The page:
Autoantibody reactivity with histone 5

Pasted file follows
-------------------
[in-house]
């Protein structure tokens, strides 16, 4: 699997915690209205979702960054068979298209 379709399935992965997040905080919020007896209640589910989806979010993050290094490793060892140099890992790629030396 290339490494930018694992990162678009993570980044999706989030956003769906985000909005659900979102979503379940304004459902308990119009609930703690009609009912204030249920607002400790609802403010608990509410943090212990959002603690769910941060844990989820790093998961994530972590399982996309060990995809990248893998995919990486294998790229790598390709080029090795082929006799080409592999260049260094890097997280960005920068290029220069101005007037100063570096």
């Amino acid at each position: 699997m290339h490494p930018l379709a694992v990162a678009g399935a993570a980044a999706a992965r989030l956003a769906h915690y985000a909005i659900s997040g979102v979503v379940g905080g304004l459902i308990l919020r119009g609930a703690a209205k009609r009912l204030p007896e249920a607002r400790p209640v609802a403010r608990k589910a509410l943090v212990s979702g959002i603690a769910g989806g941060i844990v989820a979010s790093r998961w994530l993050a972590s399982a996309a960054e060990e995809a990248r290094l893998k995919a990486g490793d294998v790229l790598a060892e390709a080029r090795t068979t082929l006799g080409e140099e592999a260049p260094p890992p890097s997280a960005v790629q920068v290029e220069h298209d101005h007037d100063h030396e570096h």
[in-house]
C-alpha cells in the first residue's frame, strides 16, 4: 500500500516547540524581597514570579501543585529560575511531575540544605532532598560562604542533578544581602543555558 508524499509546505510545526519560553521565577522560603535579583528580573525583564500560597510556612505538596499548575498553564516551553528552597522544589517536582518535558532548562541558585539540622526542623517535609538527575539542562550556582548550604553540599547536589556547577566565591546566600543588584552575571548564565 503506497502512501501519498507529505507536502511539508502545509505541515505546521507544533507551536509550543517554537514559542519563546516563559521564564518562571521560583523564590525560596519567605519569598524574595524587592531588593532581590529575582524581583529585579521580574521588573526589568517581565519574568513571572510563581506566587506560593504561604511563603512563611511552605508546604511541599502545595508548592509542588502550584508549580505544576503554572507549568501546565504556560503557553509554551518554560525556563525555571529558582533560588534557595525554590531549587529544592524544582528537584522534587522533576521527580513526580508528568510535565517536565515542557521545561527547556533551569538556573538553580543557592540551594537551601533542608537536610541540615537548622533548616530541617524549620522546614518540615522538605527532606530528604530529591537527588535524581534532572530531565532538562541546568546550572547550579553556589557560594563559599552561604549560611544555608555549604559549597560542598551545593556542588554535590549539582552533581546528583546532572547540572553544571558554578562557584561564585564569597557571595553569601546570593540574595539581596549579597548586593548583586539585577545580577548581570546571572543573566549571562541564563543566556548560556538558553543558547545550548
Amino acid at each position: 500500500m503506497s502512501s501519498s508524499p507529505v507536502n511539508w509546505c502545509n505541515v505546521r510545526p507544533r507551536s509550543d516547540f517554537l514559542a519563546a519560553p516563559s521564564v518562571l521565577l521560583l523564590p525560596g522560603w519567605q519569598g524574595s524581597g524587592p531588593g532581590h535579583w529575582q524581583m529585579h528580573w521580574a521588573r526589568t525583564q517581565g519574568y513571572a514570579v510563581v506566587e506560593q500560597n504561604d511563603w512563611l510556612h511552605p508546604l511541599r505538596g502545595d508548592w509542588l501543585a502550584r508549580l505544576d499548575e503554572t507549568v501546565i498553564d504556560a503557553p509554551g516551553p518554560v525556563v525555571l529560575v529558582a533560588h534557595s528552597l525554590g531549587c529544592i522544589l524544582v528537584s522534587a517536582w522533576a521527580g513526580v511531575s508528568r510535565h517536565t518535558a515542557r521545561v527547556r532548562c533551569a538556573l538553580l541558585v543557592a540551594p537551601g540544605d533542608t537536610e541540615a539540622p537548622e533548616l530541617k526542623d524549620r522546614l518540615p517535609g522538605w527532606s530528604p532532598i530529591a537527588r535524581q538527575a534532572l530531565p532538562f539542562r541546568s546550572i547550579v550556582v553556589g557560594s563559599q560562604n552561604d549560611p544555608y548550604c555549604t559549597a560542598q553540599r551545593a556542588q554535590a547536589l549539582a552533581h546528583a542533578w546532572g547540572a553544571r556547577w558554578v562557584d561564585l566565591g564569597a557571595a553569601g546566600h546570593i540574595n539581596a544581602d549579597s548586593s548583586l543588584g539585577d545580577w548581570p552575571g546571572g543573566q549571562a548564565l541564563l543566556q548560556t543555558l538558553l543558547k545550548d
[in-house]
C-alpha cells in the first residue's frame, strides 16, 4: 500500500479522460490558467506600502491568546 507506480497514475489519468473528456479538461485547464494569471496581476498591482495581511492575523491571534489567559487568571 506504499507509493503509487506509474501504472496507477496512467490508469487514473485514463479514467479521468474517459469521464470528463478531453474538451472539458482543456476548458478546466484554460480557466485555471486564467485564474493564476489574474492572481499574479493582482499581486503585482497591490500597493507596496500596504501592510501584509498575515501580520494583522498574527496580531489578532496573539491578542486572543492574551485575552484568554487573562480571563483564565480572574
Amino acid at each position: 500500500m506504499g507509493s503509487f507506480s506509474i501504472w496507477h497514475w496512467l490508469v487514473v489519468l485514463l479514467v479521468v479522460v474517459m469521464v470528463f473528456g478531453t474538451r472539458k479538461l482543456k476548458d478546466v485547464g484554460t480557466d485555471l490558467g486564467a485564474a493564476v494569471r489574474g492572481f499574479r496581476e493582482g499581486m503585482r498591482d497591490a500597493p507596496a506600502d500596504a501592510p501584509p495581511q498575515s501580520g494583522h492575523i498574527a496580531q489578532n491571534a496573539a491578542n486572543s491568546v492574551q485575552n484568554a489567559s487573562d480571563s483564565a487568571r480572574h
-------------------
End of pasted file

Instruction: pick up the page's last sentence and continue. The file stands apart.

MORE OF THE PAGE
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AbstractThe mechanisms responsible for the induction of the autoimmune state in juvenile rheumatoid arthritis (JRA), systemic lupus erythematosus (SLE) and drug-induced lupus (DIL) are poorly understood. One of the features of autoimmunity is the presence of antibodies that react with a variety of self-antigens including nuclear DNA and histone. In keeping with the concept that the autoimmune state is driven by autoantigens, it was hypothesized that autoantibodies from these three patient populations would not bind to the non-mammalian histone H5. The specificity of JRA sera for histone subclasses was examined by immunoblotting. Antibodies to Hl alone were found in 4 of 21 pauciarticular-onset JRA sera, 4 of 19 polyarticular-onset JRA sera, and 2 of 11 systemic-onset JRA sera. Antibodies to H5 alone were found in 1 of 21 pauciarticular JRA sera, 1 of 19 polyarticular JRA sera, and 3 of 11 systemic JRA sera. Antibodies to both Hl and H5 were found in 4 of 21 pauciarticular JRA sera, 4 of 19 polyarticular sera, and 1 of 11 systemic JRA sera. Only two sera reacted with the core histones. No reactivity to histones was observed in 30 sera from age-matched children with non-rheumatic disease. The presence of antibodies to H5 in some JRA patients, in conjunction with sequence similarity analysis, suggests that the immune response in these patients is directed to determinants that are not shared by sequences of mammalian proteins. In an analysis of other patient sera, 79/98 patients with SLE, 3/3 patients with hydralazine-induced lupus (HIL), and 4/4 patients with procainamide-induced lupus (PIL) bound to H5. Proteolytic digestion of H5 and subsequent immunoblotting of the resulting peptides with 9 SLE and 7 DIL sera, revealed binding to an antigenic determinant in the carboxyl terminus. Furthermore, while some H5 antibodies also bind to HI, adsorption and immunoblotting studies identified a population of antibodies that bind specifically to H5. As an approach to determining the linear epitopes on H5, a new solid-phase multi-pin peptide synthesis protocol was used. None of 8 SLE, 3 HIL or 2 PIL sera showed statistically significant reactivity with hexamers in the carboxy-terminus. Of interest, the peptides with the most reactivity were in the globular domain of H5. These observations suggest that the majority of H5 carboxy-terminal determinants observed in immunoblotting experiments are conformational epitopes. Furthermore, since no binding was found to the globular domain by immunoblotting, the linear epitopes in this domain may be unexposed in the native protein. These findings provide new insight into the epitopes on a non-mammalian protein (H5) and give additional information about the origin of autoantibodies in SLE, PIL and HIL.
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